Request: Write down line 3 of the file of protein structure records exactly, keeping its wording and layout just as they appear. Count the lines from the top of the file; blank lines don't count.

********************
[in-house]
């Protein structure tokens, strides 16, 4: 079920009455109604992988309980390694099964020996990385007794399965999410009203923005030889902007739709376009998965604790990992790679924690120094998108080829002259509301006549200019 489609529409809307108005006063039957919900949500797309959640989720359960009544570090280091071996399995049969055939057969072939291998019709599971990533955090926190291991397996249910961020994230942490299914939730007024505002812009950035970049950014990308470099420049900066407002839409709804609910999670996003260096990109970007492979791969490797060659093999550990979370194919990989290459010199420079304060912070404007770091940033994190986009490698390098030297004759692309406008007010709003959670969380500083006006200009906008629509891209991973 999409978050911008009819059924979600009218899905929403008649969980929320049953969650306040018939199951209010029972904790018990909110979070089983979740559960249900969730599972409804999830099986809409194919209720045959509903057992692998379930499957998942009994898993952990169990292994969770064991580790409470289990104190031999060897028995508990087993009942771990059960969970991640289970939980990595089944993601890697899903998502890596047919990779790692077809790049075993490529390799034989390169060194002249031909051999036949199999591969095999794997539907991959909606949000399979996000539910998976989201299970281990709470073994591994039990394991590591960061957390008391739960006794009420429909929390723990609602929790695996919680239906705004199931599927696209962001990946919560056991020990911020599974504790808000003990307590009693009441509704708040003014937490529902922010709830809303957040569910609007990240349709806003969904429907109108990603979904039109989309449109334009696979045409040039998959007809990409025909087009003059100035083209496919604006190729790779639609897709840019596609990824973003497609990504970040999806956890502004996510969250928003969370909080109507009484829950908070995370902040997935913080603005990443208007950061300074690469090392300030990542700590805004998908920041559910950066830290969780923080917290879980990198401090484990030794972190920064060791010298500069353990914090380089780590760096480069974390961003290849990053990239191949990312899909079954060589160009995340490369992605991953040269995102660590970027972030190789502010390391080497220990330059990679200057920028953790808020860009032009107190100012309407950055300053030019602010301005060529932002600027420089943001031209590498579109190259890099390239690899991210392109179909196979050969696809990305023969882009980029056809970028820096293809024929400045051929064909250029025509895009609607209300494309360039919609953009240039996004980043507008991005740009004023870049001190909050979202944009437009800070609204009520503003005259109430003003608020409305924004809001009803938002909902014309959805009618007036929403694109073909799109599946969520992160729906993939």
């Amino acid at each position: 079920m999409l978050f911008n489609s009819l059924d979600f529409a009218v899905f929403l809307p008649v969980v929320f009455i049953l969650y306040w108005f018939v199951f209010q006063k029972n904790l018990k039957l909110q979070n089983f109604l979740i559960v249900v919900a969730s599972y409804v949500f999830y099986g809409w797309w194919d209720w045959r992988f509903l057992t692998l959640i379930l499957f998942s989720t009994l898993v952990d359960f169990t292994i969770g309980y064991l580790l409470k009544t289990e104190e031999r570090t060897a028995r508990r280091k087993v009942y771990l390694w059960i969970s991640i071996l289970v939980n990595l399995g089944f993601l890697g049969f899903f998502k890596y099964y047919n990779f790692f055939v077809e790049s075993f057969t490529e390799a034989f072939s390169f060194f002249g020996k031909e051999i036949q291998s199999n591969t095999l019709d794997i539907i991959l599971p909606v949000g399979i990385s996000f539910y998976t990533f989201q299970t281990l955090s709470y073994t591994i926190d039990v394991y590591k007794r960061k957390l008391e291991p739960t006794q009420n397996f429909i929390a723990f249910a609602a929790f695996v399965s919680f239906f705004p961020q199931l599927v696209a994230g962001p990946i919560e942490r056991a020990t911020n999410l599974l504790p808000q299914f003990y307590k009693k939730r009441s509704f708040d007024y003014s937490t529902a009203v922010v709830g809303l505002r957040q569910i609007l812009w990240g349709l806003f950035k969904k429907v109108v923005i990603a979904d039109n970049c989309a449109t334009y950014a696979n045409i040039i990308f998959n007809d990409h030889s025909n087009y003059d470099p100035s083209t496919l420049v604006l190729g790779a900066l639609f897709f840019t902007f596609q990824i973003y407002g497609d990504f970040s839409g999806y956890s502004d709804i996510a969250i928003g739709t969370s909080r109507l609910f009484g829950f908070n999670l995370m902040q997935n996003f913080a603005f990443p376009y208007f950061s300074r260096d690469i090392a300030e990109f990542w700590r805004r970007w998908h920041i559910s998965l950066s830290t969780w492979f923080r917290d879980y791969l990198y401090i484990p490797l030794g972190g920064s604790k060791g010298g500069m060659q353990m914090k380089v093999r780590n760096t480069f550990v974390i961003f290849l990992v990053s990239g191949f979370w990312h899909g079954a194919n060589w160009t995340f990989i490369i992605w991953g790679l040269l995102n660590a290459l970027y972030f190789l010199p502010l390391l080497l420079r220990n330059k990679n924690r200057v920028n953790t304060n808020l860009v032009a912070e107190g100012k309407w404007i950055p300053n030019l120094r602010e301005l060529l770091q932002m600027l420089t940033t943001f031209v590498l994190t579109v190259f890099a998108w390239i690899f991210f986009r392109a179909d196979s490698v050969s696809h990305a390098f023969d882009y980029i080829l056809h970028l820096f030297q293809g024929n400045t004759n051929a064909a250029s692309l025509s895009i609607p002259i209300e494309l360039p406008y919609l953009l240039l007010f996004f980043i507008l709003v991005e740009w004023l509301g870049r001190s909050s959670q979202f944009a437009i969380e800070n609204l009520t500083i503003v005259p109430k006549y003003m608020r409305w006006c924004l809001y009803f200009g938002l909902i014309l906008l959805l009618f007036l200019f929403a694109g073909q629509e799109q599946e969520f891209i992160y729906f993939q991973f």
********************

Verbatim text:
């Amino acid at each position: 079920m999409l978050f911008n489609s009819l059924d979600f529409a009218v899905f929403l809307p008649v969980v929320f009455i049953l969650y306040w108005f018939v199951f209010q006063k029972n904790l018990k039957l909110q979070n089983f109604l979740i559960v249900v919900a969730s599972y409804v949500f999830y099986g809409w797309w194919d209720w045959r992988f509903l057992t692998l959640i379930l499957f998942s989720t009994l898993v952990d359960f169990t292994i969770g309980y064991l580790l409470k009544t289990e104190e031999r570090t060897a028995r508990r280091k087993v009942y771990l390694w059960i969970s991640i071996l289970v939980n990595l399995g089944f993601l890697g049969f899903f998502k890596y099964y047919n990779f790692f055939v077809e790049s075993f057969t490529e390799a034989f072939s390169f060194f002249g020996k031909e051999i036949q291998s199999n591969t095999l019709d794997i539907i991959l599971p909606v949000g399979i990385s996000f539910y998976t990533f989201q299970t281990l955090s709470y073994t591994i926190d039990v394991y590591k007794r960061k957390l008391e291991p739960t006794q009420n397996f429909i929390a723990f249910a609602a929790f695996v399965s919680f239906f705004p961020q199931l599927v696209a994230g962001p990946i919560e942490r056991a020990t911020n999410l599974l504790p808000q299914f003990y307590k009693k939730r009441s509704f708040d007024y003014s937490t529902a009203v922010v709830g809303l505002r957040q569910i609007l812009w990240g349709l806003f950035k969904k429907v109108v923005i990603a979904d039109n970049c989309a449109t334009y950014a696979n045409i040039i990308f998959n007809d990409h030889s025909n087009y003059d470099p100035s083209t496919l420049v604006l190729g790779a900066l639609f897709f840019t902007f596609q990824i973003y407002g497609d990504f970040s839409g999806y956890s502004d709804i996510a969250i928003g739709t969370s909080r109507l609910f009484g829950f908070n999670l995370m902040q997935n996003f913080a603005f990443p376009y208007f950061s300074r260096d690469i090392a300030e990109f990542w700590r805004r970007w998908h920041i559910s998965l950066s830290t969780w492979f923080r917290d879980y791969l990198y401090i484990p490797l030794g972190g920064s604790k060791g010298g500069m060659q353990m914090k380089v093999r780590n760096t480069f550990v974390i961003f290849l990992v990053s990239g191949f979370w990312h899909g079954a194919n060589w160009t995340f990989i490369i992605w991953g790679l040269l995102n660590a290459l970027y972030f190789l010199p502010l390391l080497l420079r220990n330059k990679n924690r200057v920028n953790t304060n808020l860009v032009a912070e107190g100012k309407w404007i950055p300053n030019l120094r602010e301005l060529l770091q932002m600027l420089t940033t943001f031209v590498l994190t579109v190259f890099a998108w390239i690899f991210f986009r392109a179909d196979s490698v050969s696809h990305a390098f023969d882009y980029i080829l056809h970028l820096f030297q293809g024929n400045t004759n051929a064909a250029s692309l025509s895009i609607p002259i209300e494309l360039p406008y919609l953009l240039l007010f996004f980043i507008l709003v991005e740009w004023l509301g870049r001190s909050s959670q979202f944009a437009i969380e800070n609204l009520t500083i503003v005259p109430k006549y003003m608020r409305w006006c924004l809001y009803f200009g938002l909902i014309l906008l959805l009618f007036l200019f929403a694109g073909q629509e799109q599946e969520f891209i992160y729906f993939q991973f």